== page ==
Our cyber security products span from our next gen SIEM used in the most secure government and critical infrastructure environments, to automated cyber risk reporting applications for commercial and government organisations of all sizes.
One thing that Huntsman (and all B2B companies) consider when creating marketing material is what terms people use to search for solutions within the orbit of the capabilities we provide (in our case cyber security). For those that aren’t aware, the terms used can have different popularities, determined by search volumes, some of which will have a cost to buy if their ranking is near the top. These prices vary enormously and can stretch your marketing budget or pose a barrier if you are competing with someone with deeper pockets who is prepared to pay more to finish higher up the search engine page.
There are all sorts of tools available, including Google’s own Adwords/keyword planners, to help decide what search terms are going to be most useful. These normally take a search string and tell you the value and costs, as well as the various alternatives that are close in content or structure that people are searching for.
As we, Huntsman Security, are a software solution vendor in a certain sector – the term ‘cyber security’ is an obvious place to start. Cyber security is an industry in its own right and security analytics and risk measurement sub-topics within it.
Using such a tool (Wordtracker) we can see that the top ten terms related to cyber security are as follows:
Top cyber security search terms
‘Cyber Security’ itself has the highest volume (average searches per month) and a high advertising cost (CPC or cost-per-click) as one would expect, with ‘cyber’ in second place (but considerably lower in volume and cost terms). Interestingly in that top ten, 4 of the related search words are job or career related: ‘cyber security jobs’, ‘cyber security salary’, ‘cyber security certifications’ and ‘cyber security degree’.
This might not be surprising given the scarcity of resources in this industry and the opportunities it presents for people that want to work in it. However, people looking to get jobs in a field don’t make good customers for software vendors (more so for recruiters and training/qualification providers). The cost per click for some of these (cyber security degree at $53) indicates that capturing potential course applicants (or graduates) is a big target.
If one takes out the generic and training related terms the top ten search words by volume reduces to four:
If we’re comparing these four terms, ‘Network security’ has a fairly high cost per click (it’s a general term so to be expected) at $26.82 and ‘Network security key’ has a low cost per click (a tenth the amount at $2.73) but is quite a bit more specific (and obscure).
So, can we conclude that the best things for software vendors to talk about is how their solutions can be used to prevent ‘cyber attacks’ and as a way to combat ‘cyber crime’ ?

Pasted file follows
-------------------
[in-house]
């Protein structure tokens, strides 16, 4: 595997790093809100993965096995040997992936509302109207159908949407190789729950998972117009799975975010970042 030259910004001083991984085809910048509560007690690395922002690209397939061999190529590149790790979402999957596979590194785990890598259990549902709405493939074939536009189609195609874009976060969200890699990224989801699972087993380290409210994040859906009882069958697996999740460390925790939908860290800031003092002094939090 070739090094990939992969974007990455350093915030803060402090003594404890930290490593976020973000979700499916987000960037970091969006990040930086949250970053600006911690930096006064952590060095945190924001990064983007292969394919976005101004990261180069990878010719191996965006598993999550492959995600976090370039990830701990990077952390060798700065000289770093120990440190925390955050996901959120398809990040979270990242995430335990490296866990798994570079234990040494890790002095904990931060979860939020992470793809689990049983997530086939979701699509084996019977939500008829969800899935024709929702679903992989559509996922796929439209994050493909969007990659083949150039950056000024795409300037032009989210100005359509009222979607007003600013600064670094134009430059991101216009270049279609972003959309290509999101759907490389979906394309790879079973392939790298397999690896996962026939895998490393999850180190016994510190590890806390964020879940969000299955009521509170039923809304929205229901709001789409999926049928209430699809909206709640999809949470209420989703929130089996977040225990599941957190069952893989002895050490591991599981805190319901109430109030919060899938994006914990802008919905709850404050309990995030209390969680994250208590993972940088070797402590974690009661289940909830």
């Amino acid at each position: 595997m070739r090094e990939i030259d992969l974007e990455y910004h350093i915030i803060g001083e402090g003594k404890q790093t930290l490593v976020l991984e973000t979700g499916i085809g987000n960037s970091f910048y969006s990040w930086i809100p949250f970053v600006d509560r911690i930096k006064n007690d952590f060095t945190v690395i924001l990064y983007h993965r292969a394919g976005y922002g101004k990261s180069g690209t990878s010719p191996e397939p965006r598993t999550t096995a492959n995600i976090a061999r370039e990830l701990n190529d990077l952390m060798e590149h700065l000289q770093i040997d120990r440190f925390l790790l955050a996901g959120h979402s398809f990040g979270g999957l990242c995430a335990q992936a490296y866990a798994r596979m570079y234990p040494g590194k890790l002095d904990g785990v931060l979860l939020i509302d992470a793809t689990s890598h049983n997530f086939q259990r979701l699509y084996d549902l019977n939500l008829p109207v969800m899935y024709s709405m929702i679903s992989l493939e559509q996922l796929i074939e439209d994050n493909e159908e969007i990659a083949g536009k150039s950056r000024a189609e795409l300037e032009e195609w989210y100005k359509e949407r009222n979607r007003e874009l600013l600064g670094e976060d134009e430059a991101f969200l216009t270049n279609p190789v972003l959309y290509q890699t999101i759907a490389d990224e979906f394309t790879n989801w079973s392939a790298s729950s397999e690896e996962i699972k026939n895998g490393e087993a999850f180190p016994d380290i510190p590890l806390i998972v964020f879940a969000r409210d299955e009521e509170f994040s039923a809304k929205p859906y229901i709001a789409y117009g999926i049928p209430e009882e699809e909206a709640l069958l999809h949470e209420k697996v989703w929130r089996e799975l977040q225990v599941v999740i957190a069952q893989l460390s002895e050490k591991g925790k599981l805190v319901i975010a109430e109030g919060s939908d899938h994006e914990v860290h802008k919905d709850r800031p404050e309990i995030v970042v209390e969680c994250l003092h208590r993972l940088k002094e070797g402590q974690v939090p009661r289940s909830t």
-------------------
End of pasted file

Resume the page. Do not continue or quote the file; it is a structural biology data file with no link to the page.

Search engine optimisation is all about hitting the top ten / page 1 of the google search results. This can mean looking for phrases that get searched for but with lower competition. As such, lower search volume terms might be a good way to attract more specific search queries.
If we look at the next page of responses from the above query the range of search volumes is from 6,600 a month (for ‘information security analyst’ – there’s those job searches again) down to only 1,600 for ‘computer security software’.
In between there are several general search terms again (‘information security’, ‘computer security’, ‘internet security’ and ‘IT security’ etc).
Also the same pattern of job/career related searches (‘cyber security training’, ‘cyber security internships’, ‘cyber security analyst’, ‘masters in cyber security’, ‘cyber security course’ and ‘cyber security career’ etc…).
The other variant that seems popular is ‘news’ as ever. There are 3 separate (but similar) variants of this in the search records:
This implies that making the news or appearing in it has a degree of usefulness unless, one suspects, you have suffered a data breach or attack of some description – that’s the sort of cyber security news nobody wants. There are no shortage of news sites covering this space of course so the trick would be to be found within as many of these as possible if it’s the hot search engine term it appears to be.
Cyber Security searches – page 2 results
Below this, the search volumes drop off further, which means that fewer and fewer people are looking for information and solutions pertaining to that topic. There is advertising money to be made for Google of course. ‘Cyber security schools’ only attracts 1,300 searches, but it is as expensive to buy as ‘cyber security degree’.
Lower rated cyber security search terms
It’s hard to second guess the desires of users typing text into search engines. Those searching for ‘cyber security analyst’ might be hiring managers trying to find them, as easily as people looking for companies advertising those roles.
This quick bit of research does seem to indicate that the skills shortage is real and reflected in what the industry (collectively) is hunting for – People and Skills.
Secondly it appears that ‘cyber crime’ and ‘cyber attack’ are concerns. It is unlikely that people wanting to carry out a cyber crime would search for that, so we’d have to conclude it’s businesses that are either worried about it or suspect they have been a victim already.
Search engine optimisation (SEO) definitely appears to be more art than science. For cyber security vendors like Huntsman Security who operate in the security analytics, SIEM, scorecard and integrated risk management space; we have to navigate it as best we can.
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